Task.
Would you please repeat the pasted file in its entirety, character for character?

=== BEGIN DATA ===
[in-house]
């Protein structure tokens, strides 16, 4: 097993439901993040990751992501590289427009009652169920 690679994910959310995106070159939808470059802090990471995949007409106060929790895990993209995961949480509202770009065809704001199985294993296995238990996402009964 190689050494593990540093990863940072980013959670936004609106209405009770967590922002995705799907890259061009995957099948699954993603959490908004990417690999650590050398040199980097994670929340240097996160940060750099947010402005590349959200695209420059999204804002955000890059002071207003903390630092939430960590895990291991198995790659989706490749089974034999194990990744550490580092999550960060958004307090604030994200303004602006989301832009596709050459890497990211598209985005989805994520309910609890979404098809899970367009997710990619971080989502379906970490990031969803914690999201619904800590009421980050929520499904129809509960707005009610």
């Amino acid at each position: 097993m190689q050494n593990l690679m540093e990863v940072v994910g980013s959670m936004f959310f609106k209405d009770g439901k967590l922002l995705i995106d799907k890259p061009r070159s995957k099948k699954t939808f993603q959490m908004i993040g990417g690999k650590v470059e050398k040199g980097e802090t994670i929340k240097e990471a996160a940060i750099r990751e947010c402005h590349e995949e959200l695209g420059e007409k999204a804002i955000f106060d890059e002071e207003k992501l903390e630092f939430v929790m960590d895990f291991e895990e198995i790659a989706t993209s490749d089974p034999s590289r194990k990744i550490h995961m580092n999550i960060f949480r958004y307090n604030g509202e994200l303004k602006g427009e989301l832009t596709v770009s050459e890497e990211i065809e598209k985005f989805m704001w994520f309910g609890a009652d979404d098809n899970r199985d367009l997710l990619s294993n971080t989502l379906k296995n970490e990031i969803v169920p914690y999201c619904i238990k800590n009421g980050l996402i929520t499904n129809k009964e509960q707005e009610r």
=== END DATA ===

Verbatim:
[in-house]
């Protein structure tokens, strides 16, 4: 097993439901993040990751992501590289427009009652169920 690679994910959310995106070159939808470059802090990471995949007409106060929790895990993209995961949480509202770009065809704001199985294993296995238990996402009964 190689050494593990540093990863940072980013959670936004609106209405009770967590922002995705799907890259061009995957099948699954993603959490908004990417690999650590050398040199980097994670929340240097996160940060750099947010402005590349959200695209420059999204804002955000890059002071207003903390630092939430960590895990291991198995790659989706490749089974034999194990990744550490580092999550960060958004307090604030994200303004602006989301832009596709050459890497990211598209985005989805994520309910609890979404098809899970367009997710990619971080989502379906970490990031969803914690999201619904800590009421980050929520499904129809509960707005009610």
């Amino acid at each position: 097993m190689q050494n593990l690679m540093e990863v940072v994910g980013s959670m936004f959310f609106k209405d009770g439901k967590l922002l995705i995106d799907k890259p061009r070159s995957k099948k699954t939808f993603q959490m908004i993040g990417g690999k650590v470059e050398k040199g980097e802090t994670i929340k240097e990471a996160a940060i750099r990751e947010c402005h590349e995949e959200l695209g420059e007409k999204a804002i955000f106060d890059e002071e207003k992501l903390e630092f939430v929790m960590d895990f291991e895990e198995i790659a989706t993209s490749d089974p034999s590289r194990k990744i550490h995961m580092n999550i960060f949480r958004y307090n604030g509202e994200l303004k602006g427009e989301l832009t596709v770009s050459e890497e990211i065809e598209k985005f989805m704001w994520f309910g609890a009652d979404d098809n899970r199985d367009l997710l990619s294993n971080t989502l379906k296995n970490e990031i969803v169920p914690y999201c619904i238990k800590n009421g980050l996402i929520t499904n129809k009964e509960q707005e009610r």